SAN FRANCISCO, Calif. (KRON) — San Francisco’s police chief responded to criticism that his officers did not do enough to catch a suspected catalytic converter thief caught in the act.

The incident happened around 3 a.m. Tuesday when home surveillance video captured a Honda Accord parking in the area near 24th Street and Anza Street in San Francisco’s Richmond District. A Jeep could be seen nearby.

KRON4 spoke to a witness, Morgan Heller. “I woke up to the sound of what I thought was kind of like drilling. It sounded like a tile cutter. I thought it might be a catalytic converter being cut,” she said.

She says that is exactly what it was. Heller and her roommate called 911 and police arrived quickly. Heller says officers even pulled a man from under the car and detained him but ultimately let him go.

Heller says officers told her they did not have enough evidence to make an arrest. The owner of the car was not there and while the man carried a car jack, he had not yet taken the converter.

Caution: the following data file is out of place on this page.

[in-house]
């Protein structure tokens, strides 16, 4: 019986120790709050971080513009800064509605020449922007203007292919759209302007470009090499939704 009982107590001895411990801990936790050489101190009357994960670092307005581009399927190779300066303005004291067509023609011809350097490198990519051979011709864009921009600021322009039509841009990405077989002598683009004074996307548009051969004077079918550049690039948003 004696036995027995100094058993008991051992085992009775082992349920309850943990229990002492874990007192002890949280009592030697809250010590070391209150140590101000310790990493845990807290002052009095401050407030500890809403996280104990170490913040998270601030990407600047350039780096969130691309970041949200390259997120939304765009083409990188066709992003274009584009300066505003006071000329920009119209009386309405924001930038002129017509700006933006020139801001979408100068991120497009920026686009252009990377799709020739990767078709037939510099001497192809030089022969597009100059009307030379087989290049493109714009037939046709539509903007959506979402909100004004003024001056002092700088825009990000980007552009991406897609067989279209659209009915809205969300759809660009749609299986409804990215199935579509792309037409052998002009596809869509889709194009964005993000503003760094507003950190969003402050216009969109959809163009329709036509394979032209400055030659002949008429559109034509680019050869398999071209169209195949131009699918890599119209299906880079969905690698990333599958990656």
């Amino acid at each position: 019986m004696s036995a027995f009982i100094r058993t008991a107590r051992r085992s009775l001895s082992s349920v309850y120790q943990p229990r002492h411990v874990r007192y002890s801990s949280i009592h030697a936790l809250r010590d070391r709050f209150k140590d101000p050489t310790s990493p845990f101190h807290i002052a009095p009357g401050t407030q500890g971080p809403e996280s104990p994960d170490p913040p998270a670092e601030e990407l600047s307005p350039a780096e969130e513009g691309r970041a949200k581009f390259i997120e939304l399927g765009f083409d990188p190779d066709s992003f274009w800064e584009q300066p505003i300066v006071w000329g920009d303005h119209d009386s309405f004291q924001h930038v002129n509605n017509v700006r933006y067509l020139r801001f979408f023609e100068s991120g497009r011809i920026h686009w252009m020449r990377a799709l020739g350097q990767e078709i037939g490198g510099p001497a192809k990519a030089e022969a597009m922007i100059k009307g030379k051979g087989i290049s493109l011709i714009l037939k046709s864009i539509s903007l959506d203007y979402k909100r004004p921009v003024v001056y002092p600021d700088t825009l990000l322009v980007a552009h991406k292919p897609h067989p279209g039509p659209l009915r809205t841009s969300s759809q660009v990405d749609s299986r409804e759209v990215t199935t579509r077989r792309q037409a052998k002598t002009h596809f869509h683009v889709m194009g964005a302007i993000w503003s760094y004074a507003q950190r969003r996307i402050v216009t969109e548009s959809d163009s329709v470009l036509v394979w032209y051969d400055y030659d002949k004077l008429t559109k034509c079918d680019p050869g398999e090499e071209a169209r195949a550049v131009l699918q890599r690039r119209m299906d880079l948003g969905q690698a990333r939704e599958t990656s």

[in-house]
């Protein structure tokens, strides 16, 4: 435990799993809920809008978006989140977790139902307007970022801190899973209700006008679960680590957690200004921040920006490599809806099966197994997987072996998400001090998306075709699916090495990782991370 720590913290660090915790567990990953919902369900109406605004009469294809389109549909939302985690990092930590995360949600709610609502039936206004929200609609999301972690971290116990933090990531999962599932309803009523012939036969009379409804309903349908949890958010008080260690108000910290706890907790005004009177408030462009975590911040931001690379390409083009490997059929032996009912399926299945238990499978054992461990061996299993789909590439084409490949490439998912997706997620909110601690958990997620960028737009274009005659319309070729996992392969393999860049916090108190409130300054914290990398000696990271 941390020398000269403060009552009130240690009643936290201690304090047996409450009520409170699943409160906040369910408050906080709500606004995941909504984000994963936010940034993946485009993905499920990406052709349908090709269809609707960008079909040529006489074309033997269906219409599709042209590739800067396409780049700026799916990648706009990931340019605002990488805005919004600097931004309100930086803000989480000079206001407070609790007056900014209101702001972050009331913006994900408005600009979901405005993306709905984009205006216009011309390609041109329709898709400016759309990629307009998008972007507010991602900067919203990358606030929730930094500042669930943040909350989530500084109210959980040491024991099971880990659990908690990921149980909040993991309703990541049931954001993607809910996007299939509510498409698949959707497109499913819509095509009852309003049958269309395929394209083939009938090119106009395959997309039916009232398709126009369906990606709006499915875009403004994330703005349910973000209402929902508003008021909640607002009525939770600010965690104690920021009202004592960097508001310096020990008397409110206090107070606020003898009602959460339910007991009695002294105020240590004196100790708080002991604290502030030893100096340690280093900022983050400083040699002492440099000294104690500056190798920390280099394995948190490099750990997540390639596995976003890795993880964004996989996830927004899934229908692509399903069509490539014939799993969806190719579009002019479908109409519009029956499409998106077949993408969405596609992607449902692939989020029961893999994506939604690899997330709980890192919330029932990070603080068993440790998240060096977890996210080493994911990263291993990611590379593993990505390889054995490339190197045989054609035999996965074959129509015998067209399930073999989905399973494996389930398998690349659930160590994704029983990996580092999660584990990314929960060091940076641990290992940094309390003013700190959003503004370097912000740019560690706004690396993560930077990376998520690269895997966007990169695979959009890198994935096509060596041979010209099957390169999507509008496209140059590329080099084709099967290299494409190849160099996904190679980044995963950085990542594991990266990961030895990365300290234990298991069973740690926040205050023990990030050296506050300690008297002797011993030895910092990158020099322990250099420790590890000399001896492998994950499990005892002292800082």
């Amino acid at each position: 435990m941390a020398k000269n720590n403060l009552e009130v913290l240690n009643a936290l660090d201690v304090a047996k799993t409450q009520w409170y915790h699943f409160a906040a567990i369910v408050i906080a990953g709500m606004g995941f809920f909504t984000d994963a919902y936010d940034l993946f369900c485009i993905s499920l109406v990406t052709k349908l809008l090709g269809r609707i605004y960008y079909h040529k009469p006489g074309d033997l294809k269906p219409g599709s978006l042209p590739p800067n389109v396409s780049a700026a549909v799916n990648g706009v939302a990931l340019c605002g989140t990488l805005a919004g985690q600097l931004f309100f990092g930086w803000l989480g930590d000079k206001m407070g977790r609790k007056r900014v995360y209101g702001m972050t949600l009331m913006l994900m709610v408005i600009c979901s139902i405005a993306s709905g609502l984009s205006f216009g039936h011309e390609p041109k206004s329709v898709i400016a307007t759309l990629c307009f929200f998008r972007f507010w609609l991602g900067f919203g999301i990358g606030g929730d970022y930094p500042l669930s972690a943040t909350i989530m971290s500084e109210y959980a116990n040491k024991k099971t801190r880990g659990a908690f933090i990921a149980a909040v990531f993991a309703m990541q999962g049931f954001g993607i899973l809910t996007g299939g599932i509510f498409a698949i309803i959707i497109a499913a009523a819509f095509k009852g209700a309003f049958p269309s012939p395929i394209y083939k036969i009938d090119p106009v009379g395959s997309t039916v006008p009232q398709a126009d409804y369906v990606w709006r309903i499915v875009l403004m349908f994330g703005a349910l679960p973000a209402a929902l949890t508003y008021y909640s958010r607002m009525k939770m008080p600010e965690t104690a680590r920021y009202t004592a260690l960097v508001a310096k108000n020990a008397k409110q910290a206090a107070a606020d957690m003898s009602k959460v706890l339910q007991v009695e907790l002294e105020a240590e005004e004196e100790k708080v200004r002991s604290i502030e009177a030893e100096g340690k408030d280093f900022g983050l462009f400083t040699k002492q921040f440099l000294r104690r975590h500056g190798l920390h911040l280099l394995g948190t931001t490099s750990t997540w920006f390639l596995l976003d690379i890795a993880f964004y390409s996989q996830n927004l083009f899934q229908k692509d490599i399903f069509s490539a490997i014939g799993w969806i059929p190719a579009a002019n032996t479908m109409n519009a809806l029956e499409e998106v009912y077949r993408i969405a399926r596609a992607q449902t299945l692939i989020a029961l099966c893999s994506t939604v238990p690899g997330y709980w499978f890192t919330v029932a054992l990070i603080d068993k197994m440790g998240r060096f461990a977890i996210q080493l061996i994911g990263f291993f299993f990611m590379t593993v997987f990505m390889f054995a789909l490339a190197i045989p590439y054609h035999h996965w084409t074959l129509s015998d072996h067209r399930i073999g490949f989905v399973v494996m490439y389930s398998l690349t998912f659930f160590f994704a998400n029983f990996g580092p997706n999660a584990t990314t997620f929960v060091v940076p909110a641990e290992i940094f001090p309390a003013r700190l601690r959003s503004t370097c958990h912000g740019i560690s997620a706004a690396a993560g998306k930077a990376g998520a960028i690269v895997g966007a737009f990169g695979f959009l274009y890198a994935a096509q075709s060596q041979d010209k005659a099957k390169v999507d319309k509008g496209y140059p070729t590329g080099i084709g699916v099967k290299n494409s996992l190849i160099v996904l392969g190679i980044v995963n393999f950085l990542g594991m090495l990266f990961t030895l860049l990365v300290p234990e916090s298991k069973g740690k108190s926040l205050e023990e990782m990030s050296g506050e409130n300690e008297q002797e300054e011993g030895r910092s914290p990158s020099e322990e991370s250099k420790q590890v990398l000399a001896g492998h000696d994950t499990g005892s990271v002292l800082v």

On Friday San Francisco Police Chief William Scott responded to the scrutiny by explaining, “Officers arrived on scene, detained a suspect, conducted a preliminary investigation, and determined probable cause did not exist to make an arrest at that time. I support their decision. This case has been the subject of public scrutiny and media attention across several platforms, which has jeopardized the public trust that the SFPD has worked hard to earn.”

“In this case, a suspect was observed by a witness under a vehicle as the witness could hear metal being sawed. When officers arrived on scene, the suspect was standing next to the vehicle and was in possession of a car jack. Officers observed that the catalytic converter was damaged,” Scott wrote. “When officers determine that there is not enough evidence to arrest an individual, and further investigation is needed, they may release that person pursuant to Penal Code section 849(b). We always encourage anyone who believes they are a witness or victim of a crime to call the police immediately. Here witnesses called 911, and coupled with a quick response, officers were able to disrupt a crime before it was completed.”